When you leave  hospital after an operation, I noticed that there was nothing in the way of nutritional after-care to optimise recovery. After all, the food you eat has a massive impact on physical and mental health, energy, sleep? Nothing given verbal or written?

Physiotherapy was booked for 6 weeks post operation, Surgeon consultations for the wound to make sure healing is on track was booked and the hospital did this before we left the building.

No advice on how to optimise sleep through nutrition so you can heal, no advice on nutrients for healing or even advice on a balanced diet with hydration? CRAZY!

I have put together the vital nutrients needed to recover healthily and given a few options to include within meals to make it easier to put together.

Nutritional needs for post-op recovery:

Protein for tissue repair and muscle strength

Lean meats/Oily Fish/Tofu/Beans/Lentils/

Vitamin C for immune system and wound healing

1. Oranges

2. Strawberries

3. Kiwi

4. Bell peppers (especially red bell peppers)

5. Guava

6. Papaya

7. Pineapple

8. Mango

9. Brussels sprouts

10. Kale

– Zinc for protein synthesis and tissue repair

1. Oysters

2. Beef

3. Pork

4. Chicken

5. Turkey

6. Crab

7. Lobster

8. Lentils

9. Chickpeas (garbanzo beans)

10. Pumpkin seeds

11. Cashews

12. Quinoa

Omega-3 fatty acids for anti-inflammatory properties

1. Fatty fish (salmon, mackerel, sardines, herring, trout)

2. Flaxseeds and flaxseed oil

3. Chia seeds

4. Walnuts

5. Hemp seeds

6. Soybeans

7. Brussels sprouts

8. Algal oil (derived from algae, a plant-based source of omega-3s)

9. Seafood (especially cold-water fish) 

Mind-gut connection:

– A healthy gut microbiome can positively impact mental health and physical, vital during recovery if homebound for weeks.

After having general anaesthetic, antibiotics, painkillers, anti sickness medications the most important part of healing is in the gut.
Here are some foods for the gut…

1. Yogurt: Contains probiotics that help maintain a healthy balance of gut bacteria.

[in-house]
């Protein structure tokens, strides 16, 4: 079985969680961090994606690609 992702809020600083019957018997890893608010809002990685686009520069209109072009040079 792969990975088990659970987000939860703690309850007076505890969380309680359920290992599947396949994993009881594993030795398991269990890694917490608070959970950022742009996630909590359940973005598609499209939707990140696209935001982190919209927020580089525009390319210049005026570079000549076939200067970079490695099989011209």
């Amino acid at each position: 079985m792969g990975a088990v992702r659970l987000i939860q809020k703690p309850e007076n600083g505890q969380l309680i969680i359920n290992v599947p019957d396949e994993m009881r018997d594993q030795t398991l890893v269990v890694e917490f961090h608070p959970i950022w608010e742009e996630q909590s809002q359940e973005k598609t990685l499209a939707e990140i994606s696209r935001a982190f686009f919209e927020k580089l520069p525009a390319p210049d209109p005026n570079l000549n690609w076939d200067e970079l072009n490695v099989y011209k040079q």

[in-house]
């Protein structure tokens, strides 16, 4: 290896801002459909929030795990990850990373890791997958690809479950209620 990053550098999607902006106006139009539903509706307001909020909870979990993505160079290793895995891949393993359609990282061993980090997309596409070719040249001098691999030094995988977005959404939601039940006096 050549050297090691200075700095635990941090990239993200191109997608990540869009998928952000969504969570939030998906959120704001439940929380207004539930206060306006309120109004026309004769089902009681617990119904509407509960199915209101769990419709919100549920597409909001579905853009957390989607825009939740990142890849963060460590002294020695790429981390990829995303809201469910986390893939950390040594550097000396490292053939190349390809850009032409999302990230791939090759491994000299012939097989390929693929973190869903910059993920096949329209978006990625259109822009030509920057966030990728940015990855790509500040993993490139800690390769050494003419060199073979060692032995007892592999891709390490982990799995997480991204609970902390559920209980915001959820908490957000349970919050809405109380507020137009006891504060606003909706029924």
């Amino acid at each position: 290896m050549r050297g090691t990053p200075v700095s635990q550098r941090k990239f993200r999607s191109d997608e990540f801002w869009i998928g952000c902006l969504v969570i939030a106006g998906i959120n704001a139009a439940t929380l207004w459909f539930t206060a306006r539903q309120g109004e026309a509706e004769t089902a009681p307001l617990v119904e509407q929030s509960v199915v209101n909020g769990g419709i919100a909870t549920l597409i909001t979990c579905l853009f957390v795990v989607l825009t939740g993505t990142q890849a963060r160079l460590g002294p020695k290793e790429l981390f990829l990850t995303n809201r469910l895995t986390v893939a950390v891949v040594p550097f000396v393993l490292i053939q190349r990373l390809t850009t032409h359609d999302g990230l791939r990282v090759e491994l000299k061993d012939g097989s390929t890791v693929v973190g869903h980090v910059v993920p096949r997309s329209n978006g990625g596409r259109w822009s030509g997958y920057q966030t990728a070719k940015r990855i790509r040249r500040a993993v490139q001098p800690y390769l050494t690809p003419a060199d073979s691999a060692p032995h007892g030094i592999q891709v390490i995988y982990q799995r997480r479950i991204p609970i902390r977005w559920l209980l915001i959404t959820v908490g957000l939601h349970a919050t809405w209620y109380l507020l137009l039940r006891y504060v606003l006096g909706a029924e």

2. Kefir: A fermented dairy product rich in probiotics.

3. Sauerkraut: Fermented cabbage that is a good source of probiotics.

4. Kimchi: Korean fermented vegetables that are rich in probiotics.

5. Kombucha: A fermented tea that contains probiotics.

6. Miso: A fermented soybean paste that is a source of probiotics.

7. Tempeh: Fermented soybeans that contain beneficial bacteria.

8. Fiber-rich foods: Whole grains, fruits, vegetables, legumes, and nuts promote a healthy gut microbiome.

9. Prebiotic foods: Foods like garlic, onions, leeks, bananas, and asparagus that feed beneficial gut bacteria.

10. Bone broth: Contains collagen and amino acids that support gut health.

So, with all this information you can make up a meal to suit the problem.

Menu 1



– Vegan option: Chia seed pudding with almond milk, topped with berries (protein, omega-3 fatty acids)

– Gluten-free option: Quinoa porridge with sliced banana and nuts (protein, zinc)


– Vegan option: Lentil and vegetable stir-fry with quinoa (protein, zinc)

– Gluten-free option: Grilled chicken salad with mixed greens and avocado (protein, vitamin C)


– Vegan option: Chickpea curry with brown rice and steamed vegetables (protein, zinc)

– Gluten-free option: Baked salmon with roasted sweet potatoes and broccoli (omega-3 fatty acids, vitamin C)





–  Scrambled eggs with smoked salmon and avocado (protein, omega-3 fatty acids)

 option 2: Grilled mackerel with a side of mixed berries (protein, omega-3 fatty acids)


– Meat option: Grilled chicken breast with quinoa and roasted vegetables (protein, zinc)

– Fish option: Tuna salad with mixed greens, cherry tomatoes, and olive oil dressing (protein, vitamin C)


– Meat option: Beef stir-fry with bell peppers and broccoli served over brown rice (protein, zinc)

– Fish option: Grilled trout with lemon and herbs, served with quinoa and steamed asparagus (omega-3 fatty acids, vitamin C)


Hope this helps






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